But I refuse to become a victim. After vowing the enemy would not reach Avnita, even if it meant I had to die for it, my hands shook. More than likely, one of us would have to give their life to escape this time.

And I refused to let it be her.

People of every age had become the enemy. Teenagers would show up and steal our food, clothes, and most of all, our dignity. If we didn’t immediately serve them right away, harsh punishments were always the consequence. Some of the younger ones were trustworthy. Older men and women were out of the question. Girls like us didn’t converse with them, trade with them, or even look them in the eye if we could help it.
On the other hand, none of us would think twice about stealing from them.
They would kidnap you, sell you, use you. Anything to make a profit. Some enemies would cut off a limb, pluck out an eye, or beat you until you are bruised and broken; and at the end of it, they would send you out into the streets to beg. Their horrible actions would instigate sympathy from other Indians, and in the end, a native might give you a small number of rupees. And before you can make your get away, the enemy snatches it before the coins ever reach your pocket.
Other enemies have a different strategy. Once they take you, they dress you up in fine clothes, accessorize every inch of your body in sparkly jewelry, and constantly shower you with attention.
These same adversaries were my worst fears.
And when I felt their hands grab me from behind and I heard my sister Avnita scream, I knew had failed in our attempt to flee.
We had become the captured.

* * * * * * * * * * * * * * * * * * * * * * * *

The paper gave a sharp ripping sound that seemed to echo in the silent library. In my haste to turn the page, I’d torn it. Hoping there were no official “book destruction” fees at this particular library branch, I continued Valleri’s journey. She told of her captors, their brutal tactics, swarthy looks, and endless questions of their name, age, and connections. I found myself studying anyone, especially men, who casually walked by my station on the floor. Imagining they were the agents from the book, I pondered how I would get revenge on them, escape from them, and save a beloved family member all in one night.

It had been four days and five nights since the enemy had brought us there. Sounds from a temple that stood miles away carried into the concrete warehouse we had been secluded and stored in. Nearly fifty girls with varying ages (the youngest being of six years) were piled in a single room, with only a locked metal door keeping us from freedom. A single cup of water and handful of undercooked rice were our daily rations.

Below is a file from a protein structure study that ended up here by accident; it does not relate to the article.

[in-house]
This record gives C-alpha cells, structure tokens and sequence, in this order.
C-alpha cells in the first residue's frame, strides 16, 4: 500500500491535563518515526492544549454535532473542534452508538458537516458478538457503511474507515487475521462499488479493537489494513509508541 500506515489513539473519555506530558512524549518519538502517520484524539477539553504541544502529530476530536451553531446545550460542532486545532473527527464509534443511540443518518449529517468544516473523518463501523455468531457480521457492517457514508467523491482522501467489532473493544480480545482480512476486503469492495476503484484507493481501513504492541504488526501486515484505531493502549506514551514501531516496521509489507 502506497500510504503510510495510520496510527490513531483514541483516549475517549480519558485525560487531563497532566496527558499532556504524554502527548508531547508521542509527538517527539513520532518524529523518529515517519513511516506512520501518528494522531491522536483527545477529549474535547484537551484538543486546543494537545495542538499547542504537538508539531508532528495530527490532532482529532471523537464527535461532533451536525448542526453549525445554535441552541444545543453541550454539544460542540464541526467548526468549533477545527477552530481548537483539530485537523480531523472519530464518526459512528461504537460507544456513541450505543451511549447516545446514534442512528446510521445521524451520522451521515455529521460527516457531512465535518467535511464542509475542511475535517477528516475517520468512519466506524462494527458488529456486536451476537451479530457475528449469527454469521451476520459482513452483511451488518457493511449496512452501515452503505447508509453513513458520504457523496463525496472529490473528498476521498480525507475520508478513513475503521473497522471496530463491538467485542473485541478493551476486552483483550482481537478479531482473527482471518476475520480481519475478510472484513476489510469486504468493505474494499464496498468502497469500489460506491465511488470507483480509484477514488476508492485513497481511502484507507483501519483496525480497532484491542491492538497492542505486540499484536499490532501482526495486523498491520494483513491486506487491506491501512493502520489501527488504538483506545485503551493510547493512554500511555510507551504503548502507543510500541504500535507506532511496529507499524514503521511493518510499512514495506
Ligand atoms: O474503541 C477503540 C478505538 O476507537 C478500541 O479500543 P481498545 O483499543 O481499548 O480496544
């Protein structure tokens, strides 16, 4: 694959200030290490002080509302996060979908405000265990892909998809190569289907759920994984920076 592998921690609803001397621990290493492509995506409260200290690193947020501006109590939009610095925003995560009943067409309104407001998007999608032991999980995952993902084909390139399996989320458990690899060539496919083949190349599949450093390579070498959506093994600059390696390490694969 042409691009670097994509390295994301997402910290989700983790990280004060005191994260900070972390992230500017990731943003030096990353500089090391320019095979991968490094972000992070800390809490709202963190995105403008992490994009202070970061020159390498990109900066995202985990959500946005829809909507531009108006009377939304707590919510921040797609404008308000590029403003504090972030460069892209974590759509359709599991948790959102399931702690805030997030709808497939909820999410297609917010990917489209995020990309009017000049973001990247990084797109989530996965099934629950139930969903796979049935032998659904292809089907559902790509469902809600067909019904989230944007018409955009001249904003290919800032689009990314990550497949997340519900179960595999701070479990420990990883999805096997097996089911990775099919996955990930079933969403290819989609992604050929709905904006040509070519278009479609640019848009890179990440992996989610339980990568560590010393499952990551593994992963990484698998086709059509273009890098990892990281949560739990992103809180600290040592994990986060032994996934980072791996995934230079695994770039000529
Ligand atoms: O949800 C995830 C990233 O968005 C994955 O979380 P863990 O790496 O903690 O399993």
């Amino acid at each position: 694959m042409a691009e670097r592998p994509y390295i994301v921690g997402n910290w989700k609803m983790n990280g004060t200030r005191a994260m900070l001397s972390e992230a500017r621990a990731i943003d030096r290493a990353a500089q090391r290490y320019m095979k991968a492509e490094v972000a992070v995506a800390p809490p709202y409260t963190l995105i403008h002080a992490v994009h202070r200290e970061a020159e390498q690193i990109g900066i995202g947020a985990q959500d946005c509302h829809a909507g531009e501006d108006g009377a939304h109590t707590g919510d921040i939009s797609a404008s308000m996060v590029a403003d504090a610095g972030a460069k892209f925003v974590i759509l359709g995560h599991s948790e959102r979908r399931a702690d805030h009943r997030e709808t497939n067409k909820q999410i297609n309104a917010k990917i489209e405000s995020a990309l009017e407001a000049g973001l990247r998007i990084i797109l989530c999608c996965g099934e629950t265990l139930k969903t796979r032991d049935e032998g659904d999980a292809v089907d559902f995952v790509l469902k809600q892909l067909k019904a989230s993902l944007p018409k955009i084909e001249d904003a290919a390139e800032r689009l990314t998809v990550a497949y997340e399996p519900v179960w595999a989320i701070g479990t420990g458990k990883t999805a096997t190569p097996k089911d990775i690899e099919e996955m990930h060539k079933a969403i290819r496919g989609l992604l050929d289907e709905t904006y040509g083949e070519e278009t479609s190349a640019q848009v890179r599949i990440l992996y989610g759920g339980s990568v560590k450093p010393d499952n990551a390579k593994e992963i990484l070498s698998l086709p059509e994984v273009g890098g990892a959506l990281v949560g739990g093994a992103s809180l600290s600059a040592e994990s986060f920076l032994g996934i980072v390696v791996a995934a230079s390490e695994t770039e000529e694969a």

Hard were the days when the meals never reached our section.

Avnita was weak. Unhealthy and even thinner than before. Neither of us had dared to move from our seats of concrete we selected when we first arrived. No girl was allowed to move unless she was being summoned. The first day, when we learned what a “summons” consisted of, we were satisfied sitting with no occupation for the rest of our lives.

If only it could have been that simple. But the enemy did not capture us to sit us down. We were considered slaves that lived for the summons.

When the metal door scraped open, and two men delivered the call of the evening, the world began to go white. Then, slowly, a fading black. My fingers and lips trembled, and a girl behind me pressed her hand into my back to keep me from fainting.

“Nijita Gupta, Avnita Sengh, Yosjah Rupamajhi…”

I did not have to think about my next action. I stood as Avnita Sengh; even though I was sure they had my true name, Valleri Sengh. Certainly, they could not know the difference. When Avnita started to rise, I gently pushed her back into her place.

It was the greatest act of love I had ever performed.

I stood single file with almost ten other girls in front, near the hated door that was tauntingly offering an unauthentic escape. It would not be true freedom. We would get away from this horrible section, yes; but only to walk into a deeper kind of bondage. Even still, I felt victorious, like a savior to my only sister. I had kept her out of evil’s way for one more night.

“And Valleri Sengh,” the enemy finished, scanning the group of overheated, underfed girls.

No, no, no, my heart screamed the words and my stomach pounded. Someone stand up for me, my thoughts pleaded. Please, someone…for me, for Avnita…

My sister stood, carefully stepping over the tangle of girls.

My efforts to save my sister had been in vain.

* * * * * * * * * * * * * * * * * * * * * * * *